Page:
When I get Dorweiler on the phone to talk about these captivating bowls, he’s maddeningly reserved. I’m eager to tease out his secrets, but he doesn’t tip his poker hand much at all. Here’s what I was able to ascertain:
Tori Ramen is zero waste. They use every little scrap of every little thing, which might explain the deep, soul-satisfying flavor of it.
Dorweiler always wanted to be a painter. Take one look at his bowls and it’s easy to see how his art comes alive on the surface of a lake of soup.
He’s also extremely honed in on the flavor spectrum of the Thai kitchen, taking special care to make sure everything has an element of salty, sour, and sweet. It tastes like an epiphany in the ramen bowl.
Though it’s a challenge, Dorweiler’s trying to source everything as locally as possible. Take for instance their use of burdock instead of bamboo, the former a wild-growing root that he’ll forage when he has the time.
Perhaps most exciting, Tori Ramen is taking over the noodle-making enterprise of Canton Foods. Canton, for a long time, was the only local producer of handmade ramen noodles, and if you wanted them from somewhere closer than California, it’s to Canton you would go. But the husband-and-wife team of Canton Noodles is retiring, and guess who’s getting their equipment and knowledge? Tori Ramen.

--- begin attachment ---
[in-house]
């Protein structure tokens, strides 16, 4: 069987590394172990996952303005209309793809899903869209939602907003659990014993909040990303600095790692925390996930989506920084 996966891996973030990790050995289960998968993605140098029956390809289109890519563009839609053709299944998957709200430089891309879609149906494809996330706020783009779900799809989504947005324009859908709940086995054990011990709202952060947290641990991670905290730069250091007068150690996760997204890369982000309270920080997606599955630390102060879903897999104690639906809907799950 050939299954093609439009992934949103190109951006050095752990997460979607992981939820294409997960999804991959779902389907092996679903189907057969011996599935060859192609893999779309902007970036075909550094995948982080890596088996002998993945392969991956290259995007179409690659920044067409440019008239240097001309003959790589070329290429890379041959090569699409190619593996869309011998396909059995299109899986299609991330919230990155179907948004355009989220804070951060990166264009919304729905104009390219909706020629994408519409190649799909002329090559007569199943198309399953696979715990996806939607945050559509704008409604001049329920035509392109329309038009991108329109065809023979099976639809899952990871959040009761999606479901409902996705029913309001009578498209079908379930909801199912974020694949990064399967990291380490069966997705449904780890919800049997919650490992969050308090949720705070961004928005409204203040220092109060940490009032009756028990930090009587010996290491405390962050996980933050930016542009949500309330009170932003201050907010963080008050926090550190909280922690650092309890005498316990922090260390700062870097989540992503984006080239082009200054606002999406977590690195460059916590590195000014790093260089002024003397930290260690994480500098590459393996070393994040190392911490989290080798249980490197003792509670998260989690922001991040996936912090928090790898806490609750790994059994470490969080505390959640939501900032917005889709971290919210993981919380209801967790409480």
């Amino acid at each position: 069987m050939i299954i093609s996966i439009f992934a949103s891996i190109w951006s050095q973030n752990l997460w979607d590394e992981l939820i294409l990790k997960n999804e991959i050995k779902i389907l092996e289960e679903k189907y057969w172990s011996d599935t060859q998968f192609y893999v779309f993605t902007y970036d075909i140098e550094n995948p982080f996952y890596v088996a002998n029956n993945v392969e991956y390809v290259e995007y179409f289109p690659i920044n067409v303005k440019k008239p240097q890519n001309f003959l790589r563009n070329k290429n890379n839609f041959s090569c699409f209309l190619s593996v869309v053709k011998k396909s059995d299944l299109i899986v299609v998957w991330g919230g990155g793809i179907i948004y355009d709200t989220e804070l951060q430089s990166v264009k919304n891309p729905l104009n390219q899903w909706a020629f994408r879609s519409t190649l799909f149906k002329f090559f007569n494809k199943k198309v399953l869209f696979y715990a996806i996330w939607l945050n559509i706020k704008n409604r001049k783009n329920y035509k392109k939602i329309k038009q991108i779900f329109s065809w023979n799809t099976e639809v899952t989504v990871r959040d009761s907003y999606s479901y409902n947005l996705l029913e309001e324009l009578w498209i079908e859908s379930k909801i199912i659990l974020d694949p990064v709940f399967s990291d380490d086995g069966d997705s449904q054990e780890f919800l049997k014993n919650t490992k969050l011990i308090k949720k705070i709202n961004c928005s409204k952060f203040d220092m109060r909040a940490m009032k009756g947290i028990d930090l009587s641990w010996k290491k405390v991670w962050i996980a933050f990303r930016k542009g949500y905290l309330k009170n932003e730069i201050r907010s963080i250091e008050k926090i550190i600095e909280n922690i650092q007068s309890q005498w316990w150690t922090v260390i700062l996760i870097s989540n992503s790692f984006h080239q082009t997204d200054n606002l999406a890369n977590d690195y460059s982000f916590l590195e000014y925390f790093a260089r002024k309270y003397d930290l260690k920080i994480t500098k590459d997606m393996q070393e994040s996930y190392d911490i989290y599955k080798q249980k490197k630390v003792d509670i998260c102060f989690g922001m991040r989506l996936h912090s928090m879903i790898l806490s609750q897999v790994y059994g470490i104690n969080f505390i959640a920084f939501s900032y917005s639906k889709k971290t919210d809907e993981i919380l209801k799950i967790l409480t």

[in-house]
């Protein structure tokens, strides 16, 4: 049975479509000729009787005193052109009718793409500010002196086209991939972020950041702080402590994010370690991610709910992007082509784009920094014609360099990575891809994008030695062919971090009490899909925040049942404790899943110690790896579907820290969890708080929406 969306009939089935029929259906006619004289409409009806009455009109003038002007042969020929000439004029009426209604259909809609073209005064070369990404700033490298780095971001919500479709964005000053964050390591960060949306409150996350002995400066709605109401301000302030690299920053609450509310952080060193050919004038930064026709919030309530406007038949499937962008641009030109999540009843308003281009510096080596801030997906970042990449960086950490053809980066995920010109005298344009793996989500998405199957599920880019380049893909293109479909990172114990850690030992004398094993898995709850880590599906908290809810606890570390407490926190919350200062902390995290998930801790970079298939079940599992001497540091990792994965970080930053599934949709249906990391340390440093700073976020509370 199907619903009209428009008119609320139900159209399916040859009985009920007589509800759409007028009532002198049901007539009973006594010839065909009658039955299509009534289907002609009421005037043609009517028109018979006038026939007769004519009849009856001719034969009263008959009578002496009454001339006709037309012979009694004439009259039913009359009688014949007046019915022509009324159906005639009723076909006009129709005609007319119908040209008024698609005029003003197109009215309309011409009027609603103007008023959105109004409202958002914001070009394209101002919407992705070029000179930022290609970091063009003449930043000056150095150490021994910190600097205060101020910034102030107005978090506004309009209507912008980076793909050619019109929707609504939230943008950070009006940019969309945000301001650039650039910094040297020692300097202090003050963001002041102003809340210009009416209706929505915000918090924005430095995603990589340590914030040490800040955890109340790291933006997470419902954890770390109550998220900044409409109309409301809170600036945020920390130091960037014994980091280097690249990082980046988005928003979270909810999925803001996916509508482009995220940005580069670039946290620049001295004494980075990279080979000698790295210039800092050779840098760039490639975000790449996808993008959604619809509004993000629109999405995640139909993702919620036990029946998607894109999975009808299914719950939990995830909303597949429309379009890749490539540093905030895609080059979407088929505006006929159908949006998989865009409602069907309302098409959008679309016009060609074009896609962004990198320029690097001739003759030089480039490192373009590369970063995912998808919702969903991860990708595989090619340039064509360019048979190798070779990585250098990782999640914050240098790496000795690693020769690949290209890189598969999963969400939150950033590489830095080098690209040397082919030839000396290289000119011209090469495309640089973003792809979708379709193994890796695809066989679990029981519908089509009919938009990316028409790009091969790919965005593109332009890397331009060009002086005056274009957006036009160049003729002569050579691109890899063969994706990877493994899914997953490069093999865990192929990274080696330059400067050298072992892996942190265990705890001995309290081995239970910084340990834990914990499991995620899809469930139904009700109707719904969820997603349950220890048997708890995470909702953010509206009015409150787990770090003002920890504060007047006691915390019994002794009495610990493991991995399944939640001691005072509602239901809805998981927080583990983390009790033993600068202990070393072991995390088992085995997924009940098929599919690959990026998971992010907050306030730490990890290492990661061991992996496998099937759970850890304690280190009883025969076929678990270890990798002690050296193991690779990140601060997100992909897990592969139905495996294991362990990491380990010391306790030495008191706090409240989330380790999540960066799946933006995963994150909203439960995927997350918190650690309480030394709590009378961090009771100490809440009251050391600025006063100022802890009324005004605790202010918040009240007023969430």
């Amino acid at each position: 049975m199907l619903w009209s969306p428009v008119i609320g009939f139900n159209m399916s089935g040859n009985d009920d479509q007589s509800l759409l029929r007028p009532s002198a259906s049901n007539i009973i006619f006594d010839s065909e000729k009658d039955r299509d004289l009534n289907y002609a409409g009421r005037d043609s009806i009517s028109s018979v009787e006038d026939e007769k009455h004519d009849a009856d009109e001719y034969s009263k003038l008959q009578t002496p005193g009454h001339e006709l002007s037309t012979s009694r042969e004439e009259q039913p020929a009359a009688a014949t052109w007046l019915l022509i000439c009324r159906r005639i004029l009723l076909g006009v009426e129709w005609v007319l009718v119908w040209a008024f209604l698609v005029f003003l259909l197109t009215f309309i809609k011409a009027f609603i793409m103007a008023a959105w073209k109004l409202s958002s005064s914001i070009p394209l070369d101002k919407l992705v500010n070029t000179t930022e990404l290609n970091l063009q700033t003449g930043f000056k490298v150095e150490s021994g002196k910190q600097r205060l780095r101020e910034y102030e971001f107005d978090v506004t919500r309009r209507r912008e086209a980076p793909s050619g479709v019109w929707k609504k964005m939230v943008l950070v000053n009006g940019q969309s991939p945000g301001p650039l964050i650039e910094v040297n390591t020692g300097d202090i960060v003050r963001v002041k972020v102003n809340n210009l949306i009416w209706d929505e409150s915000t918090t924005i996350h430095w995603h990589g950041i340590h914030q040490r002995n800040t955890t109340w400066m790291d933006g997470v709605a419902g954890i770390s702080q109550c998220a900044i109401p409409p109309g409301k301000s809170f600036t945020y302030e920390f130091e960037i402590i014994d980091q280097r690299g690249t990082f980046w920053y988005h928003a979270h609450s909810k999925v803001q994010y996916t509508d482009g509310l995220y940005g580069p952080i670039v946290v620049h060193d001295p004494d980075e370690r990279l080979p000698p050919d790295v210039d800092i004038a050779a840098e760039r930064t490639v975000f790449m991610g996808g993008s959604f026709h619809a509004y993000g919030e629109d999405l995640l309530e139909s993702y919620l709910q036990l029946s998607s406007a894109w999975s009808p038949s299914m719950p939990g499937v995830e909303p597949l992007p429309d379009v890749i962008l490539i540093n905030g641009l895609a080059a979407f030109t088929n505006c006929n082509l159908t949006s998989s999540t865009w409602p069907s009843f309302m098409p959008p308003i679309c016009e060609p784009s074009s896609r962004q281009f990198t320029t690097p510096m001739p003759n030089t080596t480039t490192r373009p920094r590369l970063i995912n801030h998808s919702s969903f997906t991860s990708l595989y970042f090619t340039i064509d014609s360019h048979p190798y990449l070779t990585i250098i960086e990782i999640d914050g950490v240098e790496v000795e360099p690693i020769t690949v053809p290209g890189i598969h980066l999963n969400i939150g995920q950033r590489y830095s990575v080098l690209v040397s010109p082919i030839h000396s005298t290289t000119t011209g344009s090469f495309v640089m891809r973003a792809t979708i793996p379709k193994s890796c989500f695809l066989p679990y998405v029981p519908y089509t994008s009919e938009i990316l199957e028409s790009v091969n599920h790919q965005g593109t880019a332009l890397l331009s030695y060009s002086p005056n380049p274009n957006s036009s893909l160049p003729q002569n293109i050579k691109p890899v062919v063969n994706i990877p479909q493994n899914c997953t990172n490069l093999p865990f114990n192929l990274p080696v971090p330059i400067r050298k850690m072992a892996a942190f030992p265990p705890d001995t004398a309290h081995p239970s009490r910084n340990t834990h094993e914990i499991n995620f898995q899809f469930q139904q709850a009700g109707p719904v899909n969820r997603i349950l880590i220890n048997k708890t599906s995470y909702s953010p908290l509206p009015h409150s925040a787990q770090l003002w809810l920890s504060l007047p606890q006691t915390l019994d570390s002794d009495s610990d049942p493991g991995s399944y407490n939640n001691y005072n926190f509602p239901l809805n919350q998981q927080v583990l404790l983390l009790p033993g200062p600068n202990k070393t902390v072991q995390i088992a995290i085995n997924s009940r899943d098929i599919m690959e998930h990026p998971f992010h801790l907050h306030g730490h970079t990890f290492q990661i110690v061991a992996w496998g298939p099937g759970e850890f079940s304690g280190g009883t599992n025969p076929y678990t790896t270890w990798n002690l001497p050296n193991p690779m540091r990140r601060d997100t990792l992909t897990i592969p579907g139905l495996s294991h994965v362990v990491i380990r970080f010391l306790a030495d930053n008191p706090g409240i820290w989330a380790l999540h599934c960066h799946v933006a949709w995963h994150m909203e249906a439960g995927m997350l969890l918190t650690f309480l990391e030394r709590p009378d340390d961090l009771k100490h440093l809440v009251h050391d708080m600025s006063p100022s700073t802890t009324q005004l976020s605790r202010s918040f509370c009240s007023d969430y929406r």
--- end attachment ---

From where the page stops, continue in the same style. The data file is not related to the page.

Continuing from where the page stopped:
Even the promise of Canton’s equipment and knowhow would have many a chef gleefully singing from the ramen shop rafters, but not Dorweiler. He just quietly tells me that he plans to start a specialty noodle company, as soon as he has the art of noodle making down pat, and as soon as he has the time. No other local ramen shop is making its own noodles for the entirety of the menu because it’s too labor intensive. Dorweiler admits that early solo attempts were disastrous, so they’ve wisely turned to the experts.
Tiny Tori seats only a couple dozen diners at a time, and the format is designed to get you in and out, fast. Approach the bar, order and pay all in one motion, then wait. It only takes a few minutes for the bowl to arrive. And though there are only about 10 bowls on the menu at any given time, it feels like there are worlds to discover in each one.
In the Kor Dee Yuh, find fat fiery hunks of funky kimchee. The Torikotsu is a knee-wobbling chicken noodle soup to rival grandmother’s. The Best Seller, which happens to be vegetarian, presents a demonstration of how to cull meatiness out of seaweeds, mushrooms, and fermented foods.
Be sure to request the house-made hot sauce where habanero, jalapeño, and Korean-style gochujang come together and are fermented. Apply with an eye-dropper’s precision; the accompanying heat and flavor bomb in a couple of drops is quite simply mind-blowing.
At Tori Ramen, you get the idea that they are breaking through the ordinary progression of ramen culture, bucking expectations and putting pickled carrots and black garlic oil where fish cakes and ginger used to be.
Keep an eye on them. They’ll have their eye on the pots.
Click here to see our photo slideshow from Tori Ramen
161 Victoria St. N., St. Paul